2. I recall large baskets similar to the one that gentleman is weaving on my grandparents’ farm in Barbour County. They were still in use in the 1950s for gathering and transporting feed corn, as I recall. Great post!

  3. Thanks for posting these great photos! An entire side of my family comes from Clayton in Barbour County, the Smiths, the Thomas’, the Camerons and the Bushs’. Sadly, I only have a family history of the Bushs’. Keep these coming!

  4. Looks like he is making a nice large basket.

  5. Caleb’s father and Caleb Stevens were the ONLY Honorable men! There is and was NOTHING “honorable” about John N Williams of Clayton and man who owned other MEN!! Absolutely nothing honorable about that!! Y’all got it twisted! Unbelievable!!

  6. Making a cotton basket. My papa made these.

  7. At the Decatur library they have an alabama room I’ve spent hours in there

  8. The Alabama Archives is ALWAYS glad to get info about photos!

  9. My family is from Clayton, still have some there…miss y’all…

  10. I used to help my grandfather make these!!!

  11. I was raised in Clayton. I used to live on Indian lake road. I was wondering if anyone could help me find out history about the place. I’ve heard there was a plantation on the property. Where I lived at my daddy put a trail or where the master house sat. But when looking up about it,I find nothing on it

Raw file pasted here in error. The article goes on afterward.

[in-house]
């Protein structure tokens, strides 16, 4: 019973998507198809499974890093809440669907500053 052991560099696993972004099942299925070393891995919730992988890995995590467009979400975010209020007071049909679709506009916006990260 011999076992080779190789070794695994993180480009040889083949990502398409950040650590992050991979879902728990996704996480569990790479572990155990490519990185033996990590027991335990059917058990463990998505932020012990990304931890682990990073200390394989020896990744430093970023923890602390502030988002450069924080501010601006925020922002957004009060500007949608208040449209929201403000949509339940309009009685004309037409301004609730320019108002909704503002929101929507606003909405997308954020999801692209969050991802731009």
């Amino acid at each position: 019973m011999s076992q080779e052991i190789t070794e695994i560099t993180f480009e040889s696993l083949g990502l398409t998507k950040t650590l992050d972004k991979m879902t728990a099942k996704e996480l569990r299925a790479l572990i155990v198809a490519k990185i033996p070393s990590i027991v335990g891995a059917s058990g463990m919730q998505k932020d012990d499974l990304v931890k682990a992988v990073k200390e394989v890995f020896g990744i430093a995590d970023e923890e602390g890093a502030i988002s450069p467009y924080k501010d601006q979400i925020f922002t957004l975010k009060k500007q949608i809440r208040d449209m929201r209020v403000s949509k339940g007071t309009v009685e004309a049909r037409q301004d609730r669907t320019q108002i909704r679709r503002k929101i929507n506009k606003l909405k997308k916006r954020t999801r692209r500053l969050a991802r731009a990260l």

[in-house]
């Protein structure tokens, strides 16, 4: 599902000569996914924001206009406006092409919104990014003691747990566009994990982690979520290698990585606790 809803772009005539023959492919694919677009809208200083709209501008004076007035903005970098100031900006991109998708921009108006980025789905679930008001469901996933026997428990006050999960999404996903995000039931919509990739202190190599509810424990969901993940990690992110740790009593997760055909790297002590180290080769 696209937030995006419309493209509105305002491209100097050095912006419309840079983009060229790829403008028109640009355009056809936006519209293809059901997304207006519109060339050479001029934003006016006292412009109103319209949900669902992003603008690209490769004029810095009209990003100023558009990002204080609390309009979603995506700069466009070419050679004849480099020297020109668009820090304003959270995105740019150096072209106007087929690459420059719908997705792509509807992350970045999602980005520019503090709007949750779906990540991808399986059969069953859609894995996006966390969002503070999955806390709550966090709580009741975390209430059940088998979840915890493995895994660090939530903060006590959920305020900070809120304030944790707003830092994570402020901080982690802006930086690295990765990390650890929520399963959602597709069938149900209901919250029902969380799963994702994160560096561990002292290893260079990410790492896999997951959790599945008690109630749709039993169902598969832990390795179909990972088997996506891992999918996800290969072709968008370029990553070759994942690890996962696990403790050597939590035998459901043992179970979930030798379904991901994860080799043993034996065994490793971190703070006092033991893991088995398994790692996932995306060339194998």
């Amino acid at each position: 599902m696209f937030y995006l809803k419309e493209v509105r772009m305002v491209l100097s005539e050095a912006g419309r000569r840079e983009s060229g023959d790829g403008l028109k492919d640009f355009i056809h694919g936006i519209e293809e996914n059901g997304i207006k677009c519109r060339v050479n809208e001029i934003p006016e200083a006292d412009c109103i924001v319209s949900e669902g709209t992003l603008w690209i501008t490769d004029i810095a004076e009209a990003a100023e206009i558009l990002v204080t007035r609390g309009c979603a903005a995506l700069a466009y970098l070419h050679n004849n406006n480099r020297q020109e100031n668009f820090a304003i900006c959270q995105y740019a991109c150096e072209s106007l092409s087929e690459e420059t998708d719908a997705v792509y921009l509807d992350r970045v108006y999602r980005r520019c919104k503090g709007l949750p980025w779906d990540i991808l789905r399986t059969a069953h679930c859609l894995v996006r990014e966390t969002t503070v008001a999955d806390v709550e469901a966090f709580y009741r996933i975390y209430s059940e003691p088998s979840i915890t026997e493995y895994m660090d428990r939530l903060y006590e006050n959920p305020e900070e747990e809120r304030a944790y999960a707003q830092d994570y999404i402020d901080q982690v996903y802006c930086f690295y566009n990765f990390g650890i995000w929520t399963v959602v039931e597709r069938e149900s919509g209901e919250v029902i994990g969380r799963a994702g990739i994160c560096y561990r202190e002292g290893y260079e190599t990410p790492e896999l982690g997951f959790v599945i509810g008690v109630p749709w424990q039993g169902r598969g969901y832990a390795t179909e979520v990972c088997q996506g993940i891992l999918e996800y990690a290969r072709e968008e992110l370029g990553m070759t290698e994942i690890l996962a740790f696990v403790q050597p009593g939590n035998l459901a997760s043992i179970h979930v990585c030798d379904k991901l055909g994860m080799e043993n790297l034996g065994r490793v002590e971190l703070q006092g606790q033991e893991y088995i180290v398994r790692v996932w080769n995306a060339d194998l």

12. Lots of people made their own baskets. My Uncle & aunt made chairs & reed oak baskets in 1945.

  13. He’s making a cotton basket.

  14. Amazing the lost info in families. I find in my family search it is due to lack of labeling the photos. They are past down and younger generations loose knowledge of the past and just give or toss old photos as they don’t know who they are.

  15. The name of the church in that picture is Jones Chapel A.M.E. Church in Clayton. My ancestor Rev. W.J. Hightower was Pastor there from 1930-1932.

  16. Oak baskets were made for gathering cotton or to hold vegatables in root cellar. My Uncle in Chandler Springs made baskets & chairs to sell also.

  17. I am very excited to see a picture of a man weaving a basket. My great grandfather weaved baskets. This was passed down to my grandfather. I suspect that my great grandfather learned it from his mother or father. I don’t know their names though. All I know is that the family believes that the Pruitts came from Alabama. I would love to know if the basket weaving were specific to a certain area in Alabama.

  18. I believe two of the people in the photo of teachers are my grandmother and grandfather. Both were teachers in this area of Alabama during the early part of 1900s. The picture is not clear but two people look like early pictures we have of them.

  19. i loved my prince ella bedell .i saw no color

  20. I wish there was more information on how slaves lived in the 1800’s.. I think the movie roots gives people a bad idea of how they lived and where treated.. If people understood that most slaves where treated very well even better than poor whites. Then less liberals would try and us slavery as a tool against uneducated blacks and white guilt trippers now to vote with racism in their eyes instead of knowledge.